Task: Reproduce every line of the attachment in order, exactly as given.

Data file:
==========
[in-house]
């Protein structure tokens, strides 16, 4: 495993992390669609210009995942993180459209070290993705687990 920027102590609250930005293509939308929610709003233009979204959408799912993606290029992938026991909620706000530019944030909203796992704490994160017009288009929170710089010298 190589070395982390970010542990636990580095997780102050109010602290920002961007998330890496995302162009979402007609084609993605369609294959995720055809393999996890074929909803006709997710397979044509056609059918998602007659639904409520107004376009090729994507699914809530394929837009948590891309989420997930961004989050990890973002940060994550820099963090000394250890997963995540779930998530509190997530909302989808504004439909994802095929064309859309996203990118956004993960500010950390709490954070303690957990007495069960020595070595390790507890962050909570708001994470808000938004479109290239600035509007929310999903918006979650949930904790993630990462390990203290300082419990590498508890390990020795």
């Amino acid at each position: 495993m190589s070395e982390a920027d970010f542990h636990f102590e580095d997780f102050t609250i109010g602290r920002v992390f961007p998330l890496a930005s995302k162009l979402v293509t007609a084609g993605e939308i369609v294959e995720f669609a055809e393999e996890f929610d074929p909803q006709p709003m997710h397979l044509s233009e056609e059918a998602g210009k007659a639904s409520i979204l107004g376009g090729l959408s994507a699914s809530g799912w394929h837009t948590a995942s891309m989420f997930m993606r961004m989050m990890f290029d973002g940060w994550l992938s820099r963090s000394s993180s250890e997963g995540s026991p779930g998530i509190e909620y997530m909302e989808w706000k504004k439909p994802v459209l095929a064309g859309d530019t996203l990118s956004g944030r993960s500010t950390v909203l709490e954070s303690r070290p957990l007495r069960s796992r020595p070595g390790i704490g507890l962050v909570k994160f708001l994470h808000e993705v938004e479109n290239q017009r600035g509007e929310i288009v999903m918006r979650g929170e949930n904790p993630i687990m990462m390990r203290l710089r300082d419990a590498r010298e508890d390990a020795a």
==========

[in-house]
């Protein structure tokens, strides 16, 4: 495993992390669609210009995942993180459209070290993705687990 920027102590609250930005293509939308929610709003233009979204959408799912993606290029992938026991909620706000530019944030909203796992704490994160017009288009929170710089010298 190589070395982390970010542990636990580095997780102050109010602290920002961007998330890496995302162009979402007609084609993605369609294959995720055809393999996890074929909803006709997710397979044509056609059918998602007659639904409520107004376009090729994507699914809530394929837009948590891309989420997930961004989050990890973002940060994550820099963090000394250890997963995540779930998530509190997530909302989808504004439909994802095929064309859309996203990118956004993960500010950390709490954070303690957990007495069960020595070595390790507890962050909570708001994470808000938004479109290239600035509007929310999903918006979650949930904790993630990462390990203290300082419990590498508890390990020795």
């Amino acid at each position: 495993m190589s070395e982390a920027d970010f542990h636990f102590e580095d997780f102050t609250i109010g602290r920002v992390f961007p998330l890496a930005s995302k162009l979402v293509t007609a084609g993605e939308i369609v294959e995720f669609a055809e393999e996890f929610d074929p909803q006709p709003m997710h397979l044509s233009e056609e059918a998602g210009k007659a639904s409520i979204l107004g376009g090729l959408s994507a699914s809530g799912w394929h837009t948590a995942s891309m989420f997930m993606r961004m989050m990890f290029d973002g940060w994550l992938s820099r963090s000394s993180s250890e997963g995540s026991p779930g998530i509190e909620y997530m909302e989808w706000k504004k439909p994802v459209l095929a064309g859309d530019t996203l990118s956004g944030r993960s500010t950390v909203l709490e954070s303690r070290p957990l007495r069960s796992r020595p070595g390790i704490g507890l962050v909570k994160f708001l994470h808000e993705v938004e479109n290239q017009r600035g509007e929310i288009v999903m918006r979650g929170e949930n904790p993630i687990m990462m390990r203290l710089r300082d419990a590498r010298e508890d390990a020795a």